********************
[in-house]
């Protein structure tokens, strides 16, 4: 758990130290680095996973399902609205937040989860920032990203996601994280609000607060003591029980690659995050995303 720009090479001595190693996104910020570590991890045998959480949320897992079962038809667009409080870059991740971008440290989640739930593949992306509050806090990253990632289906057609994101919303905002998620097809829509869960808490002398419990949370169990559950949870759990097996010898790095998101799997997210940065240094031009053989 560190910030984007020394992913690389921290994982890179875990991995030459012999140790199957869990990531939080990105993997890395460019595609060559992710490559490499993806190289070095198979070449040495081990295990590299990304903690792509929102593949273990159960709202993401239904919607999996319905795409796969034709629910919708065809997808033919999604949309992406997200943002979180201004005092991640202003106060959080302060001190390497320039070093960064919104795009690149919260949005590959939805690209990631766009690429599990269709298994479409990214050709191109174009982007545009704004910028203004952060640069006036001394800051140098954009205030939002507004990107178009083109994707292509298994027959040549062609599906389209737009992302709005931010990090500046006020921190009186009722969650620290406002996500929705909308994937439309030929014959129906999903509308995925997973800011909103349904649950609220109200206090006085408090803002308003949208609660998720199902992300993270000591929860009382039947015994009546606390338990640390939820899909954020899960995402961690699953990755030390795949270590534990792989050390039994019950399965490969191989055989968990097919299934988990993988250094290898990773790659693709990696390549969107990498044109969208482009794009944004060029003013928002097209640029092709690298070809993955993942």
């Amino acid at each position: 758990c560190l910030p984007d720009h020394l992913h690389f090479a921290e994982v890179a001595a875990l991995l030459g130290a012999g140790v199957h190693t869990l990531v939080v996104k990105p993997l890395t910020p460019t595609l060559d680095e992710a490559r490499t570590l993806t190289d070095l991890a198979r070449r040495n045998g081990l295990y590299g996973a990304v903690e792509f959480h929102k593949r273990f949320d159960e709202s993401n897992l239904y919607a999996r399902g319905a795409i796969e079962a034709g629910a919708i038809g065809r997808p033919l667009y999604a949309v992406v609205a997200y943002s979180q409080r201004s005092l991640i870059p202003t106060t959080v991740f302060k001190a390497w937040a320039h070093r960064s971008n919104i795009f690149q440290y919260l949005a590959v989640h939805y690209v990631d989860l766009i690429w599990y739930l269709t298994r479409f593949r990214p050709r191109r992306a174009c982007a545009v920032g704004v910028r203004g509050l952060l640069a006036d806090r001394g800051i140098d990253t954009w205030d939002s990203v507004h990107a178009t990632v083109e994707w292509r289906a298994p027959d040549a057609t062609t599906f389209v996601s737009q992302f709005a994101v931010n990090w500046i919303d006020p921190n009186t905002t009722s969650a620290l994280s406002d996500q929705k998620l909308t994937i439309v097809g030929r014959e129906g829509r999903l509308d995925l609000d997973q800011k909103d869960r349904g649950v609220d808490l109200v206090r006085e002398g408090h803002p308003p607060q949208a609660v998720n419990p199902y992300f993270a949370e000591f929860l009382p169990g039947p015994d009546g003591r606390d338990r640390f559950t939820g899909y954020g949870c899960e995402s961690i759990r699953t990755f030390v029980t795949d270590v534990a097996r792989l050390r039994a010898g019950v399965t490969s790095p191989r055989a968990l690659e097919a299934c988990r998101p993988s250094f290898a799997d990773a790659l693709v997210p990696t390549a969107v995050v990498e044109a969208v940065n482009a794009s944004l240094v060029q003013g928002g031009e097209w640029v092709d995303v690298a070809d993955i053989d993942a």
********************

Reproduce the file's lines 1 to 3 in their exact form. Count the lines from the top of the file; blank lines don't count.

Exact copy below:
[in-house]
């Protein structure tokens, strides 16, 4: 758990130290680095996973399902609205937040989860920032990203996601994280609000607060003591029980690659995050995303 720009090479001595190693996104910020570590991890045998959480949320897992079962038809667009409080870059991740971008440290989640739930593949992306509050806090990253990632289906057609994101919303905002998620097809829509869960808490002398419990949370169990559950949870759990097996010898790095998101799997997210940065240094031009053989 560190910030984007020394992913690389921290994982890179875990991995030459012999140790199957869990990531939080990105993997890395460019595609060559992710490559490499993806190289070095198979070449040495081990295990590299990304903690792509929102593949273990159960709202993401239904919607999996319905795409796969034709629910919708065809997808033919999604949309992406997200943002979180201004005092991640202003106060959080302060001190390497320039070093960064919104795009690149919260949005590959939805690209990631766009690429599990269709298994479409990214050709191109174009982007545009704004910028203004952060640069006036001394800051140098954009205030939002507004990107178009083109994707292509298994027959040549062609599906389209737009992302709005931010990090500046006020921190009186009722969650620290406002996500929705909308994937439309030929014959129906999903509308995925997973800011909103349904649950609220109200206090006085408090803002308003949208609660998720199902992300993270000591929860009382039947015994009546606390338990640390939820899909954020899960995402961690699953990755030390795949270590534990792989050390039994019950399965490969191989055989968990097919299934988990993988250094290898990773790659693709990696390549969107990498044109969208482009794009944004060029003013928002097209640029092709690298070809993955993942």
């Amino acid at each position: 758990c560190l910030p984007d720009h020394l992913h690389f090479a921290e994982v890179a001595a875990l991995l030459g130290a012999g140790v199957h190693t869990l990531v939080v996104k990105p993997l890395t910020p460019t595609l060559d680095e992710a490559r490499t570590l993806t190289d070095l991890a198979r070449r040495n045998g081990l295990y590299g996973a990304v903690e792509f959480h929102k593949r273990f949320d159960e709202s993401n897992l239904y919607a999996r399902g319905a795409i796969e079962a034709g629910a919708i038809g065809r997808p033919l667009y999604a949309v992406v609205a997200y943002s979180q409080r201004s005092l991640i870059p202003t106060t959080v991740f302060k001190a390497w937040a320039h070093r960064s971008n919104i795009f690149q440290y919260l949005a590959v989640h939805y690209v990631d989860l766009i690429w599990y739930l269709t298994r479409f593949r990214p050709r191109r992306a174009c982007a545009v920032g704004v910028r203004g509050l952060l640069a006036d806090r001394g800051i140098d990253t954009w205030d939002s990203v507004h990107a178009t990632v083109e994707w292509r289906a298994p027959d040549a057609t062609t599906f389209v996601s737009q992302f709005a994101v931010n990090w500046i919303d006020p921190n009186t905002t009722s969650a620290l994280s406002d996500q929705k998620l909308t994937i439309v097809g030929r014959e129906g829509r999903l509308d995925l609000d997973q800011k909103d869960r349904g649950v609220d808490l109200v206090r006085e002398g408090h803002p308003p607060q949208a609660v998720n419990p199902y992300f993270a949370e000591f929860l009382p169990g039947p015994d009546g003591r606390d338990r640390f559950t939820g899909y954020g949870c899960e995402s961690i759990r699953t990755f030390v029980t795949d270590v534990a097996r792989l050390r039994a010898g019950v399965t490969s790095p191989r055989a968990l690659e097919a299934c988990r998101p993988s250094f290898a799997d990773a790659l693709v997210p990696t390549a969107v995050v990498e044109a969208v940065n482009a794009s944004l240094v060029q003013g928002g031009e097209w640029v092709d995303v690298a070809d993955i053989d993942a």